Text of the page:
Meek’s Cutoff is a Western told, for once, from the point of view of its women; near the film’s beginning we hear a girl reading aloud from scripture a passage about the naming of Eve. Again and again we are placed in the women’s frustrating position, excluded from the action and decision-making, forced to spy on their menfolk from a distance, eavesdropping on their faint dialogue over the shirring of insects.
Women are visually relegated to the status of chattel, framed with the livestock and wagons as they wait during the men’s convocations, carefully carrying a caged bird across a river (a bird identified with the twittering Lily, whose mustard dress dully echoes its yellow feathers). They’re also associated with slaves and oppressed races: “Working like niggers once again,” one of them grumbles as they fetch water and grind coffee in the predawn dark. And it’s a woman, our heroine Emily Tetherow, who will eventually forge an uneasy alliance with a captured Cayuse Indian.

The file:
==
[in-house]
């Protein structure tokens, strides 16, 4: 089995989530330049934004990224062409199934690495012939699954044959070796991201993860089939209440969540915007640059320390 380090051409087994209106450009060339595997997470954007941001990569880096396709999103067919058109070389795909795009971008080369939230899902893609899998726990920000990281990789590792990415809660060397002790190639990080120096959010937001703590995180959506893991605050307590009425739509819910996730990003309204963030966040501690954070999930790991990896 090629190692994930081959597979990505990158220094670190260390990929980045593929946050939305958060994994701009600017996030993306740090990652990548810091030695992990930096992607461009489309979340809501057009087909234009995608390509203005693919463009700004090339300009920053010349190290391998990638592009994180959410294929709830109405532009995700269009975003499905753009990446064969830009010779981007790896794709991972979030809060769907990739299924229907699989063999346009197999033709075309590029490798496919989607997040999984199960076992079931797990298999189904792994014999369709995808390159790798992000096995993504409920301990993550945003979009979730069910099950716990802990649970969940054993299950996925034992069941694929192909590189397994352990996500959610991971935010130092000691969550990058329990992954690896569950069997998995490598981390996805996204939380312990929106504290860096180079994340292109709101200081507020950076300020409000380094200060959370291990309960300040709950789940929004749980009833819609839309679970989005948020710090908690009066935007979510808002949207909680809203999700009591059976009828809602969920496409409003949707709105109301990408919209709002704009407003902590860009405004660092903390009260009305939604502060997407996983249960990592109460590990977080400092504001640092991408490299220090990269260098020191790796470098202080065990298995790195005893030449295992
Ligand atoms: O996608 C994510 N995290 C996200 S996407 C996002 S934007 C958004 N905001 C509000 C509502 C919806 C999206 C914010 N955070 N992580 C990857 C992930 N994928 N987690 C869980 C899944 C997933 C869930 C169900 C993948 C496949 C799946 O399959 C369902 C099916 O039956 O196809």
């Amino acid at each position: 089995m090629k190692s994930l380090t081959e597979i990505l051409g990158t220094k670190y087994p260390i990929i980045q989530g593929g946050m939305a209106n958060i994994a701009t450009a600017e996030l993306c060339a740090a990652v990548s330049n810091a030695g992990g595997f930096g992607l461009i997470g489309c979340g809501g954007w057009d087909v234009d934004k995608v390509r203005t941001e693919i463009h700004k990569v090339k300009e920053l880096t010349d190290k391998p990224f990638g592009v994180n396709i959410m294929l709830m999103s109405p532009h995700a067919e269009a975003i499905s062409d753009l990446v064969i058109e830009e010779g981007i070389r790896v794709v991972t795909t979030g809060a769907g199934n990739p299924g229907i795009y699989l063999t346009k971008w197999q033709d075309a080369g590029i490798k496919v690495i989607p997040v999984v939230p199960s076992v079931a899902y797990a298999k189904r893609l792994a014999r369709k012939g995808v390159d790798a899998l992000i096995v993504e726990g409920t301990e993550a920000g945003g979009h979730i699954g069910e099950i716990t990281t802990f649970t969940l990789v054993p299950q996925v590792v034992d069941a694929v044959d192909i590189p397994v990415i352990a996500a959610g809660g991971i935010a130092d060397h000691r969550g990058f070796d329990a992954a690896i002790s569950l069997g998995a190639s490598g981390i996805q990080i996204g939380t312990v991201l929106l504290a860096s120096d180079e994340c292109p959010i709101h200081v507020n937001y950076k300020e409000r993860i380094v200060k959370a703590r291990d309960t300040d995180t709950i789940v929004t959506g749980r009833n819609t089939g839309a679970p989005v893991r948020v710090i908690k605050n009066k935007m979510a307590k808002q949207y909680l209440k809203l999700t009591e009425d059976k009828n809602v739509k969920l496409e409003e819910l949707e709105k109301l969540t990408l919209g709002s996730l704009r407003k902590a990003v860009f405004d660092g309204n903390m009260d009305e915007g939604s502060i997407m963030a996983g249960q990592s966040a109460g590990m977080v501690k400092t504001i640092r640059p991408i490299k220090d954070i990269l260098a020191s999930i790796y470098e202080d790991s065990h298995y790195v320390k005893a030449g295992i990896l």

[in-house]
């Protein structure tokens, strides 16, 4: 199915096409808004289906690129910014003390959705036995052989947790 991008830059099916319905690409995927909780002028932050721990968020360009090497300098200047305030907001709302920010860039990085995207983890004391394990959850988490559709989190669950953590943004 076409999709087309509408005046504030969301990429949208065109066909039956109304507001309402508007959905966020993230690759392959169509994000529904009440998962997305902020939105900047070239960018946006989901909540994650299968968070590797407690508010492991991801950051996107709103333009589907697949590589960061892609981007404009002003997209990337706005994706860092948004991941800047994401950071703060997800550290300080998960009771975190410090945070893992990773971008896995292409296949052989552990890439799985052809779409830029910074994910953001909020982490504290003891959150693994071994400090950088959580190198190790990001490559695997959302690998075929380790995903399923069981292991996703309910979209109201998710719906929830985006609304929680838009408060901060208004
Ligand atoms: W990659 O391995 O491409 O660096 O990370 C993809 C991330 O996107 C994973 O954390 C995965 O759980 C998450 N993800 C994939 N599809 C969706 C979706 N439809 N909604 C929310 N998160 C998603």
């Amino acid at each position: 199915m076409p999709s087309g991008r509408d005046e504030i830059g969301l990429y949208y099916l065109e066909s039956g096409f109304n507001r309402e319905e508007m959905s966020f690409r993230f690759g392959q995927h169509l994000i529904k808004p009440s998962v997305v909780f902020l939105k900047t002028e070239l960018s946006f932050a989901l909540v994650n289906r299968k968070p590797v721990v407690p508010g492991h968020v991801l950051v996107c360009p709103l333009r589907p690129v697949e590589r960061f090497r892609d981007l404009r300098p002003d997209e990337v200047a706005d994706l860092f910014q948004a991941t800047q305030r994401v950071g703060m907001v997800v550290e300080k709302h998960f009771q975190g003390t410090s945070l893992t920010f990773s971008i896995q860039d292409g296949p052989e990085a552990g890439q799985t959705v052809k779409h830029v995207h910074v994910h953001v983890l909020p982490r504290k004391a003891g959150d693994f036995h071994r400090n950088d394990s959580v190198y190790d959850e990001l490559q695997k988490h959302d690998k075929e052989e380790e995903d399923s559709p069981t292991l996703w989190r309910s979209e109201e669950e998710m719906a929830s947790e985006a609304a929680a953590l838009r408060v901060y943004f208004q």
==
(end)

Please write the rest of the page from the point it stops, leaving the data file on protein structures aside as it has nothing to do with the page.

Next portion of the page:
During a circumspect confrontation between the film’s two antagonists, Emily Tetherow and their guide, Stephen Meek, Meek waxes philosophic on the war of the sexes:
Meek’s Cutoff undercuts this bombast, depicting most men as inept braggarts or dithering fools. We first see Stephen Meek crawling out of his teepee in a red union suit and buckskin jacket to the sound of buzzing flies, a bedraggled travesty of Wild Bill Hickock. He’s a gunslinger of bullshit, full of colorful bluster and milk-and-honey guarantees. He tells tall tales to children and only slightly less implausible stories to their elders: “You won’t want for riches,” he promises them about their destination. “Someday you just plunge your hands into the ground!”